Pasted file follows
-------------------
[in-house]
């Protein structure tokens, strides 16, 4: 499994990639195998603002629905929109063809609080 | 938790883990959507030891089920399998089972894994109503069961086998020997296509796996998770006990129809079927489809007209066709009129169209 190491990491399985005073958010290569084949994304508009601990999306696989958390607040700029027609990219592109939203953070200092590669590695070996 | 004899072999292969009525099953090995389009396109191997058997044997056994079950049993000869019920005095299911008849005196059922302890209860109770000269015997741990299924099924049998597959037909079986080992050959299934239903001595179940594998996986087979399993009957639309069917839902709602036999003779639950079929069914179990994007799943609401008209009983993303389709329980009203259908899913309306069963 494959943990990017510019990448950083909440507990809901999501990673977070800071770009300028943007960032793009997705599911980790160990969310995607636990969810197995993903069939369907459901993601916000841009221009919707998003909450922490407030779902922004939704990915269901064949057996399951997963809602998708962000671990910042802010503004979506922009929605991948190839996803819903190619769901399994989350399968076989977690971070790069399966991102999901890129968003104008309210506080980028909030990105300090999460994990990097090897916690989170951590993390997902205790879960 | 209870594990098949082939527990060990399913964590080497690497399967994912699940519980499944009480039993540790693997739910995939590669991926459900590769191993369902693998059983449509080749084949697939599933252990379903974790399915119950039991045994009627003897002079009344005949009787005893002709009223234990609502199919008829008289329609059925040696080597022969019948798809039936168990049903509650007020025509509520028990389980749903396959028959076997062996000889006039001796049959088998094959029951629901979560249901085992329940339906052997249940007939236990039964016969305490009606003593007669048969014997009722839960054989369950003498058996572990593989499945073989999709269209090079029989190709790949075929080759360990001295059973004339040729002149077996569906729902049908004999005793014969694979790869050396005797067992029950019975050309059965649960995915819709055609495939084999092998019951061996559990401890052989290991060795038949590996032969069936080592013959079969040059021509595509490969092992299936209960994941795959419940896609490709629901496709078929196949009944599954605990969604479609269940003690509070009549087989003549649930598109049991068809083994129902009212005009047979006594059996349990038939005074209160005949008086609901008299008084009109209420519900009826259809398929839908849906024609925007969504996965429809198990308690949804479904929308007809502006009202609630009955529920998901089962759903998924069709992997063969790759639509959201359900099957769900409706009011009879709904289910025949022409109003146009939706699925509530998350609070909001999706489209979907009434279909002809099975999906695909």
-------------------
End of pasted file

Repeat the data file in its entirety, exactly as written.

[in-house]
């Protein structure tokens, strides 16, 4: 499994990639195998603002629905929109063809609080 | 938790883990959507030891089920399998089972894994109503069961086998020997296509796996998770006990129809079927489809007209066709009129169209 190491990491399985005073958010290569084949994304508009601990999306696989958390607040700029027609990219592109939203953070200092590669590695070996 | 004899072999292969009525099953090995389009396109191997058997044997056994079950049993000869019920005095299911008849005196059922302890209860109770000269015997741990299924099924049998597959037909079986080992050959299934239903001595179940594998996986087979399993009957639309069917839902709602036999003779639950079929069914179990994007799943609401008209009983993303389709329980009203259908899913309306069963 494959943990990017510019990448950083909440507990809901999501990673977070800071770009300028943007960032793009997705599911980790160990969310995607636990969810197995993903069939369907459901993601916000841009221009919707998003909450922490407030779902922004939704990915269901064949057996399951997963809602998708962000671990910042802010503004979506922009929605991948190839996803819903190619769901399994989350399968076989977690971070790069399966991102999901890129968003104008309210506080980028909030990105300090999460994990990097090897916690989170951590993390997902205790879960 | 209870594990098949082939527990060990399913964590080497690497399967994912699940519980499944009480039993540790693997739910995939590669991926459900590769191993369902693998059983449509080749084949697939599933252990379903974790399915119950039991045994009627003897002079009344005949009787005893002709009223234990609502199919008829008289329609059925040696080597022969019948798809039936168990049903509650007020025509509520028990389980749903396959028959076997062996000889006039001796049959088998094959029951629901979560249901085992329940339906052997249940007939236990039964016969305490009606003593007669048969014997009722839960054989369950003498058996572990593989499945073989999709269209090079029989190709790949075929080759360990001295059973004339040729002149077996569906729902049908004999005793014969694979790869050396005797067992029950019975050309059965649960995915819709055609495939084999092998019951061996559990401890052989290991060795038949590996032969069936080592013959079969040059021509595509490969092992299936209960994941795959419940896609490709629901496709078929196949009944599954605990969604479609269940003690509070009549087989003549649930598109049991068809083994129902009212005009047979006594059996349990038939005074209160005949008086609901008299008084009109209420519900009826259809398929839908849906024609925007969504996965429809198990308690949804479904929308007809502006009202609630009955529920998901089962759903998924069709992997063969790759639509959201359900099957769900409706009011009879709904289910025949022409109003146009939706699925509530998350609070909001999706489209979907009434279909002809099975999906695909």